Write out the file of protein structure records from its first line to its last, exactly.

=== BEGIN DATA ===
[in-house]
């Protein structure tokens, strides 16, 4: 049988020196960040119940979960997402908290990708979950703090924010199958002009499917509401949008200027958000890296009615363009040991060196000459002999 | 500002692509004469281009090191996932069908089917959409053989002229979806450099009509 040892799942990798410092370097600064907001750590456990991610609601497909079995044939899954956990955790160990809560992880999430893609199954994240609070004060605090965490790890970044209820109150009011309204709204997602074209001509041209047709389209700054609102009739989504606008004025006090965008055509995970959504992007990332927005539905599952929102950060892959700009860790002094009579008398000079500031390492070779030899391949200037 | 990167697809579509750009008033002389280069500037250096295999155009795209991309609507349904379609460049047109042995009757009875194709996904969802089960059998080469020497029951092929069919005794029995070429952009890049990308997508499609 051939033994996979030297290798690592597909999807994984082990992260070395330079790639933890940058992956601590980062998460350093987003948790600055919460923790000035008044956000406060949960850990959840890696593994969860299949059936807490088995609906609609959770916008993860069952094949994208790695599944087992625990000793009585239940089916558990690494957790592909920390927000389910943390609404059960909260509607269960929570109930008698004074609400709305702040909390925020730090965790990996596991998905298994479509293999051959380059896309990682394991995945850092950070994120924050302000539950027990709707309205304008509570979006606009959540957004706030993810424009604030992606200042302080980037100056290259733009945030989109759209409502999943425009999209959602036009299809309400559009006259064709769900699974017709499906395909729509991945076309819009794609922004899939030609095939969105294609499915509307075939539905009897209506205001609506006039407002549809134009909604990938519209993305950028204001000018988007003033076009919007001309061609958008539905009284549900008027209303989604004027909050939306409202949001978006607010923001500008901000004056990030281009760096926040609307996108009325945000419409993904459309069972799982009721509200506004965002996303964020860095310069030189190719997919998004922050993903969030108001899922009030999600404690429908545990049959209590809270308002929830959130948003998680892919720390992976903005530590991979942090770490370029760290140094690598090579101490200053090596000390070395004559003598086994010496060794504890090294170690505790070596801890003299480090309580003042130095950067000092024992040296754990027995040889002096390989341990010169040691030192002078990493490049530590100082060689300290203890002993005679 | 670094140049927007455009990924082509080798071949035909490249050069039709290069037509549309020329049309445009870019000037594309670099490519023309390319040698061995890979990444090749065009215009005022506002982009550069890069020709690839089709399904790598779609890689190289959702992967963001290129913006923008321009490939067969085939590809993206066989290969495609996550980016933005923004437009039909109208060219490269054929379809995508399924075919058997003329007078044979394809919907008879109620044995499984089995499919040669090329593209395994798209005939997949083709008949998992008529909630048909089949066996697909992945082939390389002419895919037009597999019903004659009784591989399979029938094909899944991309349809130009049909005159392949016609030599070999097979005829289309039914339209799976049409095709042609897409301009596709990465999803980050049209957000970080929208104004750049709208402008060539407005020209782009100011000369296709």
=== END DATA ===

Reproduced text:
[in-house]
């Protein structure tokens, strides 16, 4: 049988020196960040119940979960997402908290990708979950703090924010199958002009499917509401949008200027958000890296009615363009040991060196000459002999 | 500002692509004469281009090191996932069908089917959409053989002229979806450099009509 040892799942990798410092370097600064907001750590456990991610609601497909079995044939899954956990955790160990809560992880999430893609199954994240609070004060605090965490790890970044209820109150009011309204709204997602074209001509041209047709389209700054609102009739989504606008004025006090965008055509995970959504992007990332927005539905599952929102950060892959700009860790002094009579008398000079500031390492070779030899391949200037 | 990167697809579509750009008033002389280069500037250096295999155009795209991309609507349904379609460049047109042995009757009875194709996904969802089960059998080469020497029951092929069919005794029995070429952009890049990308997508499609 051939033994996979030297290798690592597909999807994984082990992260070395330079790639933890940058992956601590980062998460350093987003948790600055919460923790000035008044956000406060949960850990959840890696593994969860299949059936807490088995609906609609959770916008993860069952094949994208790695599944087992625990000793009585239940089916558990690494957790592909920390927000389910943390609404059960909260509607269960929570109930008698004074609400709305702040909390925020730090965790990996596991998905298994479509293999051959380059896309990682394991995945850092950070994120924050302000539950027990709707309205304008509570979006606009959540957004706030993810424009604030992606200042302080980037100056290259733009945030989109759209409502999943425009999209959602036009299809309400559009006259064709769900699974017709499906395909729509991945076309819009794609922004899939030609095939969105294609499915509307075939539905009897209506205001609506006039407002549809134009909604990938519209993305950028204001000018988007003033076009919007001309061609958008539905009284549900008027209303989604004027909050939306409202949001978006607010923001500008901000004056990030281009760096926040609307996108009325945000419409993904459309069972799982009721509200506004965002996303964020860095310069030189190719997919998004922050993903969030108001899922009030999600404690429908545990049959209590809270308002929830959130948003998680892919720390992976903005530590991979942090770490370029760290140094690598090579101490200053090596000390070395004559003598086994010496060794504890090294170690505790070596801890003299480090309580003042130095950067000092024992040296754990027995040889002096390989341990010169040691030192002078990493490049530590100082060689300290203890002993005679 | 670094140049927007455009990924082509080798071949035909490249050069039709290069037509549309020329049309445009870019000037594309670099490519023309390319040698061995890979990444090749065009215009005022506002982009550069890069020709690839089709399904790598779609890689190289959702992967963001290129913006923008321009490939067969085939590809993206066989290969495609996550980016933005923004437009039909109208060219490269054929379809995508399924075919058997003329007078044979394809919907008879109620044995499984089995499919040669090329593209395994798209005939997949083709008949998992008529909630048909089949066996697909992945082939390389002419895919037009597999019903004659009784591989399979029938094909899944991309349809130009049909005159392949016609030599070999097979005829289309039914339209799976049409095709042609897409301009596709990465999803980050049209957000970080929208104004750049709208402008060539407005020209782009100011000369296709």